(For the record, I have moved past the McChicken sandwiches and on to scrambled eggs, but that’s as far as I’ve gotten. One step at a time.)
So this post won’t help my mom, she already has this recipe, but maybe someone else will like it.
Mahogany Chicken Legs with Fresh Ginger
from The Supper Book by Marion Cunningham
4 Tbsp peanut oil
8 chicken thighs and legs
1/3 cup peeled and sliced (1/4 inch thick) fresh ginger
1/3 cup soy sauce
1/3 cup sherry
1/3 cup sugar
1/2 cup sliced scallions [optional]
1/2 cup whole cilantro leaves [optional]
4 cups steamed long-grain white rice
Put the peanut oil in a deep skillet over medium-high heat. When the oil is hot, add the chicken pieces, skin side down, and the ginger slices. Brown the chicken for 10 minutes, then turn over and brown for 5 more minutes. (It is important to use a deep skillet because the chicken tends to spatter while browning.) Reduce the heat if necessary to keep the chicken and ginger from burning. If the ginger slices brown too quickly, remove them to a paper towel and put them back in the skillet when you add the soy mixture.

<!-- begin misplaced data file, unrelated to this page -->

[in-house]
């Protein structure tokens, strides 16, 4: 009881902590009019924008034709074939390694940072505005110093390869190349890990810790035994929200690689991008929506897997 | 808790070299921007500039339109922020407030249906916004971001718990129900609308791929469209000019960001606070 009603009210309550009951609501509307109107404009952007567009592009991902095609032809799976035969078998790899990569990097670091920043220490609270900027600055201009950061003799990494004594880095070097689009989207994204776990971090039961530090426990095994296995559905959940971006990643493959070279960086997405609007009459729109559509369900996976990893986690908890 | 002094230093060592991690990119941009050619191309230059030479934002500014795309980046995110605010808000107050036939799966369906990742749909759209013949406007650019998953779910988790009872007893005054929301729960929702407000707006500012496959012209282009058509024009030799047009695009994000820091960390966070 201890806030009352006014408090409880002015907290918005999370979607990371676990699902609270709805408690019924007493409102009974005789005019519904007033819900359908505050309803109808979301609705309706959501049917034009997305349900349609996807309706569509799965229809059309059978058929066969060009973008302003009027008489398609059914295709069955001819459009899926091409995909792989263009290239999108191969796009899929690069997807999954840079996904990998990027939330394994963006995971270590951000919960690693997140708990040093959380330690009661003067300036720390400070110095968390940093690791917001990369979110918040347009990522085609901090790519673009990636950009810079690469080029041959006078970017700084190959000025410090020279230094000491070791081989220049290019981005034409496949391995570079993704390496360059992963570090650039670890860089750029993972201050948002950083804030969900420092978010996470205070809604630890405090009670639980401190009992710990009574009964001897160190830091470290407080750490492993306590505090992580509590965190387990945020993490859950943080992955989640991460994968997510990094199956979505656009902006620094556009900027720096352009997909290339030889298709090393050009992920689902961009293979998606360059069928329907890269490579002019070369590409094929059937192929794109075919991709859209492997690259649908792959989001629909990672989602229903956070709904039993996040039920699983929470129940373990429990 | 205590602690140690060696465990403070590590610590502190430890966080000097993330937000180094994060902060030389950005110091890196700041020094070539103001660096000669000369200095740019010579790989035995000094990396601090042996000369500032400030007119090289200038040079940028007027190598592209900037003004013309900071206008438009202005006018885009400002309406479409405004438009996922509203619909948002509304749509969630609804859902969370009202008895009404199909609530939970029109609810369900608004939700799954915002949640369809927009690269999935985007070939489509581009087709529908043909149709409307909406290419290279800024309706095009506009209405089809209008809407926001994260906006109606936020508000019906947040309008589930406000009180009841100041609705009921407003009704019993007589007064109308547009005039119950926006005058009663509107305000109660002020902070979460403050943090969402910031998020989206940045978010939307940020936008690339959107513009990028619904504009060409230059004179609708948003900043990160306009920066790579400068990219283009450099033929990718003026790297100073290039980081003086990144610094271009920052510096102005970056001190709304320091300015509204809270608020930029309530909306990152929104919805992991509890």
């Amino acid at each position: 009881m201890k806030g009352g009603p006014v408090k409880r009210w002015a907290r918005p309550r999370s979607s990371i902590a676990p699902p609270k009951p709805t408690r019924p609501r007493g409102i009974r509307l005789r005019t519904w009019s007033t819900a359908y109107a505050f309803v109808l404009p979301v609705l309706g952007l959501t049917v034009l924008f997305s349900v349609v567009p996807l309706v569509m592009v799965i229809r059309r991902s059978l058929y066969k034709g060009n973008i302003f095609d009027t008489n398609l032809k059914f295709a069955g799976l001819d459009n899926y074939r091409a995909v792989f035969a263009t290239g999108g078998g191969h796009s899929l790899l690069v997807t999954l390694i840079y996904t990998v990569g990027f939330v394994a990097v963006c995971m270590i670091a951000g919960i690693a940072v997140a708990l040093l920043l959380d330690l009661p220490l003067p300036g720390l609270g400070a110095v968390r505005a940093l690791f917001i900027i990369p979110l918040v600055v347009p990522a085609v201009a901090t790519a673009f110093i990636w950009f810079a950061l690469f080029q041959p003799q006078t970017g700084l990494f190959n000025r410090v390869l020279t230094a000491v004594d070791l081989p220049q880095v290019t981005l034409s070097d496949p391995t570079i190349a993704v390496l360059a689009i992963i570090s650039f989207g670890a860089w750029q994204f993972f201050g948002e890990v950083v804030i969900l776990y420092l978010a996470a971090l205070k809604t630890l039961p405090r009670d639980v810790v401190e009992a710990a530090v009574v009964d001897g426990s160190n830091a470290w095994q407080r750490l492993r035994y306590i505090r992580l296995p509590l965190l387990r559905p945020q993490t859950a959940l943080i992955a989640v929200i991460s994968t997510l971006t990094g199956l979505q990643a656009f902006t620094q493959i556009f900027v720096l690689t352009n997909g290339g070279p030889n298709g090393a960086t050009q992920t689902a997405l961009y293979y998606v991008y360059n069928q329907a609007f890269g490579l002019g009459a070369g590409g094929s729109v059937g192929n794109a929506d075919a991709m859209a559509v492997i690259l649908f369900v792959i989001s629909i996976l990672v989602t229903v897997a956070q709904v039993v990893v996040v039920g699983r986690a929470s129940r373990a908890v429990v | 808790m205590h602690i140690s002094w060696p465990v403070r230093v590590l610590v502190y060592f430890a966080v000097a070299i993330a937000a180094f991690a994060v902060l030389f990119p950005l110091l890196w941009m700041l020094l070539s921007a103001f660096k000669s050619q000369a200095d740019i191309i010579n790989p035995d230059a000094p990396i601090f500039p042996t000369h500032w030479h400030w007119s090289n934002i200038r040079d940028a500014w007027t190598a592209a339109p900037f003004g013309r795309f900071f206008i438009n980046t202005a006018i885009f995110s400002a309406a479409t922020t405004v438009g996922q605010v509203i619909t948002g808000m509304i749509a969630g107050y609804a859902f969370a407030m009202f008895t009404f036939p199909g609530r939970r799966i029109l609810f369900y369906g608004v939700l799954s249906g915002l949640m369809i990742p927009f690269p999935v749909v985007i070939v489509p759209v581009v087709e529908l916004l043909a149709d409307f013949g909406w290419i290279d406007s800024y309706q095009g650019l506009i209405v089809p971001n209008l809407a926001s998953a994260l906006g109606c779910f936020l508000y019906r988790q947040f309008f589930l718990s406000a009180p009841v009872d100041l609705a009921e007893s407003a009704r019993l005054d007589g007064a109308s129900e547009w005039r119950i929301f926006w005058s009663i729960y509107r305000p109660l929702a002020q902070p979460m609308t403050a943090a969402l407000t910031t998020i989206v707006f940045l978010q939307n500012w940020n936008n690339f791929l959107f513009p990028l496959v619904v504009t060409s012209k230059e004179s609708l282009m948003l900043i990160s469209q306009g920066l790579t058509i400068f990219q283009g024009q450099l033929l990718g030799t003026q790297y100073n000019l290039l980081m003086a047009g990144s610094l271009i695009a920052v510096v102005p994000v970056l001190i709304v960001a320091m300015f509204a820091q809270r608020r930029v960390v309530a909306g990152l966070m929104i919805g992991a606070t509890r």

Mix together the soy sauce, sherry, and sugar. Pour the soy mixture over the chicken, cover, and cook for about 2 minutes. Transfer to a serving dish and garnish with the scallions and cilantro leaves. Serve immediately with the rice.
Thursday, April 23, 2015
“The unemployed worker, for example, is in a similar position. His existence has become provisional and in a certain sense he cannot live for the future or aim at a goal. Research work done on unemployed miners has shown that they suffer from a peculiar sort of deformed time — inner time — which is a result of their unemployed state. Prisoners, too, suffered from this strange “time-experience.” In camp, a small time unit, a day, for example, filled with hourly tortures and fatigue, appeared endless. A larger time unit, perhaps a week, seemed to pass very quickly. My comrades agreed when I said that in camp a day lasted longer than a week.”